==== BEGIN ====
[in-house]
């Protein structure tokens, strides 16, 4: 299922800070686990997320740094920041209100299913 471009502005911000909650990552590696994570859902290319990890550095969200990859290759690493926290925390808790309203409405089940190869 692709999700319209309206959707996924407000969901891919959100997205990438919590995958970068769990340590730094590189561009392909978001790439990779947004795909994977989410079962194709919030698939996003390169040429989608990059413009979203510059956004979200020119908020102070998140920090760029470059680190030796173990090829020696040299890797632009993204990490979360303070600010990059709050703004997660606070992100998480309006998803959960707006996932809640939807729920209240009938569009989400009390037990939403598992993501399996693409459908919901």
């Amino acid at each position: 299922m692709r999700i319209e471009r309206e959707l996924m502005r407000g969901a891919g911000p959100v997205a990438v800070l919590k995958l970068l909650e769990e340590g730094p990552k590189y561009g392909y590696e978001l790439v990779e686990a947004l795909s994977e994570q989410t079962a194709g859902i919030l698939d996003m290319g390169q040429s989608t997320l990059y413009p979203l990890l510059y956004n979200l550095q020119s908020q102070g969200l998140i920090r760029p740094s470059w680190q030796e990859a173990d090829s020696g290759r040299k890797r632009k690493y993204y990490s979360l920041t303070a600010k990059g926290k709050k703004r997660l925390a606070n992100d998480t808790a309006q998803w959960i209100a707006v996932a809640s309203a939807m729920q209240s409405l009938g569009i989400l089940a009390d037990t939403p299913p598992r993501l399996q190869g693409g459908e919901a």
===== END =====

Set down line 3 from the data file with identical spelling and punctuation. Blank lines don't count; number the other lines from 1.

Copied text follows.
């Amino acid at each position: 299922m692709r999700i319209e471009r309206e959707l996924m502005r407000g969901a891919g911000p959100v997205a990438v800070l919590k995958l970068l909650e769990e340590g730094p990552k590189y561009g392909y590696e978001l790439v990779e686990a947004l795909s994977e994570q989410t079962a194709g859902i919030l698939d996003m290319g390169q040429s989608t997320l990059y413009p979203l990890l510059y956004n979200l550095q020119s908020q102070g969200l998140i920090r760029p740094s470059w680190q030796e990859a173990d090829s020696g290759r040299k890797r632009k690493y993204y990490s979360l920041t303070a600010k990059g926290k709050k703004r997660l925390a606070n992100d998480t808790a309006q998803w959960i209100a707006v996932a809640s309203a939807m729920q209240s409405l009938g569009i989400l089940a009390d037990t939403p299913p598992r993501l399996q190869g693409g459908e919901a």